Lenten fodder

Yesterday was Shrove Tuesday, so today is the first day of Lent, a forty day fast that takes us right up to Easter. It came about because Jesus fasted for 40 days as he walked the wilderness prior to his death on the crucifix. Foods like meat, eggs, cheese and milk were decadent and therefore they were right out during Lent. In fact there was abstinence from any activity considered decadent, and the further back in time, the stricter were the rules. In the early days of Christian Britain some people ate only bread, whilst others ate herbaceous vegetables too. As time went on to the Middle Ages, the rules became a little slacker and fish were allowed into the diet. Thomas Aquinas was a main instigator of this move.

“By Jove, look at all the tucker Jesus has got, chaps!”

The Miracle of the Loaves and Fishes

Fish was chosen for several reasons: It was fare that could be eaten by all classes, so in effect everyone would be eating the same types of food, nor was is associated with power, strength, hotness and richness like meat was; indeed fish were both humble  and meagre. Most importantly, it was strongly associated with Jesus himself. The 40-day long fast also symbolised a cycle of ‘purification and regeneration’ and fish were considered pure. People always find loopholes however – the rich still ate large grand dishes like roast pike. Indeed anything even closely associated with water was considered fair game during Lent: beaver, seal, porpoise, heron, even sheep found drinking from streams were eaten!

Fair game: the beever

By Tudor times, the rules had slackened even further to include fish and game, but not red or white meat (i.e. poultry). This meant one could eat bustard, curlew, pheasant, quail and red deer. Strangley, root vegetables were off the menu because they came from the soil and were a little too close to Hell for comfort for some.

In France during the eighteenth and nineteenth centuries there were sometimes no difference between Lenten meals and regular ones, at least for the aristocracy. People would simply find excuses not to fast, complaining, according to the great French gastronome Brillat-Savarin “it irritated them, gave them headache, and prevented them from sleeping. All the troubles associated with the spring were put down to the score of the fast, so that one did not fast because he thought he was poorly, another because he had been, and a third because he feared to be.”

The late, great Brillat-Savarin

Most of the time it was enforced, though not for reasons of piety, but for economical ones. For example on a typical day, the French Royal Family in the Palace of Versailles, France, went through 900 pullets, 350 braces of pigeons and 86 goslings!

The Palace at Versailles

These days, people give up one vice for Lent, and although I am an atheist, I do see the spiritual worth in giving up something. Back in the day, when I used to smoke, I would try and forego cigarettes but without much success. These days I don’t bother, so I suppose I’m going straight to Hell; at least there’ll be plenty of parsnips and carrots down there to roast by the fire and brimstone…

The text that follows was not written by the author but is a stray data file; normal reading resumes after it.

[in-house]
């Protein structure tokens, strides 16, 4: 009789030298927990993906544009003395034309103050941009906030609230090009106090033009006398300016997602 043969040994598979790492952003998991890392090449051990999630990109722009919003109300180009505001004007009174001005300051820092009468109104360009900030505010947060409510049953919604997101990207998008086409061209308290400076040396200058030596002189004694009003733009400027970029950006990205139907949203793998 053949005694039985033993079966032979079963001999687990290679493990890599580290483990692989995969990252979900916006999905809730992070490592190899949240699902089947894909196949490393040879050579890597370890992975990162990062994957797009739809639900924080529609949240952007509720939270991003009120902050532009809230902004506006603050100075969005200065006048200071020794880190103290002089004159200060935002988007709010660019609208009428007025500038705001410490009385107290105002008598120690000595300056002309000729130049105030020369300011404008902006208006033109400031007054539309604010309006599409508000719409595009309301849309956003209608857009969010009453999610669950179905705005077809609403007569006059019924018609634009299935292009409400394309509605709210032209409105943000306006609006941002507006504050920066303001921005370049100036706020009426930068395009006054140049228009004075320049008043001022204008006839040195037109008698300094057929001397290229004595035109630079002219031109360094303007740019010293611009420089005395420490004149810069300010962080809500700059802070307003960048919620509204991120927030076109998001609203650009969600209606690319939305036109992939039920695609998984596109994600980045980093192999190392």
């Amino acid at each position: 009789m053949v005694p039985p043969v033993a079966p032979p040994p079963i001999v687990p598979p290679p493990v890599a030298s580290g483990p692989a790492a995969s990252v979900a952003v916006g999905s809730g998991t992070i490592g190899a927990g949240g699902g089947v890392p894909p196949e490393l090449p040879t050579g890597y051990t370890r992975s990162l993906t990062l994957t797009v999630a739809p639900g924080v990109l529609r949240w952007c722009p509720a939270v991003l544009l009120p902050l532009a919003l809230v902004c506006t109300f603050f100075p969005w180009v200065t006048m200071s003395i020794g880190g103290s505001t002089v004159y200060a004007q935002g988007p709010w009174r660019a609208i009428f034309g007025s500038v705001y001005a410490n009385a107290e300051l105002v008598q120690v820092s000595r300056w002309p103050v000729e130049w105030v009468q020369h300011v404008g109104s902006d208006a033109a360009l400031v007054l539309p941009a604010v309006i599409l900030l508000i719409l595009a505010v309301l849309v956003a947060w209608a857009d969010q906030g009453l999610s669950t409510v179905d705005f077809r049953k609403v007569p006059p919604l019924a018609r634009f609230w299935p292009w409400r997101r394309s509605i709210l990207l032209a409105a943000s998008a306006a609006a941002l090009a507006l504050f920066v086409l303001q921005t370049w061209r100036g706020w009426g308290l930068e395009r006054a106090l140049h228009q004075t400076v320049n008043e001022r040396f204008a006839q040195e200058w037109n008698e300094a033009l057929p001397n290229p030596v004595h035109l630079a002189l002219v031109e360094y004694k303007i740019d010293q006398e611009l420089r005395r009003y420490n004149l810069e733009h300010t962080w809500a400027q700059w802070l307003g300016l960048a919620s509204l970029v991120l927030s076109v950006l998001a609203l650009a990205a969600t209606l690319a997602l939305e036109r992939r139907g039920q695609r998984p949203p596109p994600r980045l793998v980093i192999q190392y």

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7 Comments

Filed under Festivals, food, French Cookery, General, history, Uncategorized

7 responses to “Lenten fodder

  1. I’ve learned a few things today! It certainly is the nature of man to stretch the rules to the maximum allowance – and yet, in our efforts to obey, we miss the whole point of the exercise. Lent seems to me a very small way to try and appreciate the suffering of the Son of God in my behalf. His willing sacrifice of his own comfort to provide forgiveness of my sin, when I was His enemy, humbles me to my core. I think Lent provides a means to practice gratefulness, that Christ reached out to me, even when I didn’t want to be reached.

    • buttery77

      I think that Lent is a good thing to do even if you’re not Christian. Everyonr needs reminding that we take a land of plenty for granted, whether there’s someone looking down on us or not…

  2. All our annual celebratory periods go way back beyond the upsurge of Christianity, a religious movement in the western world that usurped the old fiestas and gave the people piety and sanctimony in their place. Could it be that what we call ‘Lent’ used to be a time when food, after a long winter, was scarce and ‘fasting’ was not a matter of choice. It would also have been a time when work on the land would have been especially hard, and the spring solstice (what became ‘Easter’) was eagerly awaited because it was known that food would then begin to become more abundant – of course with hard work, diligence, cooperation and natural human goodness – all things worth celebrating.

    • Of course, I mean equinox not solstice . . . .

    • buttery77

      Yes I had made thatr assumption too, though curiously didn’t find any sources saying that’s how Lent came about. I follow every ‘Christian’ festival, not because i am Christian (for I am not), but because they all predate Christianity itself…

      • The period we call Lent was the clever Christian rationale for the time of year when food was at its scarcest. It didn’t slot in to an existing pagan celebratory rite as it did for the periods of equinox and solstice. For the so called pagans there was nothing to celebrate at this difficult time of the year so the Christian message of ‘hope through sacrifice’ presumably helped people to adopt a certain stoicism regarding their lot. And it caught on . . .
        I think Carnival though was all our own rather clever idea . . . .

      • buttery77

        Yes Carnival was indeed a clever thing. i didn’t have time to blog about this year. I shall next year though…

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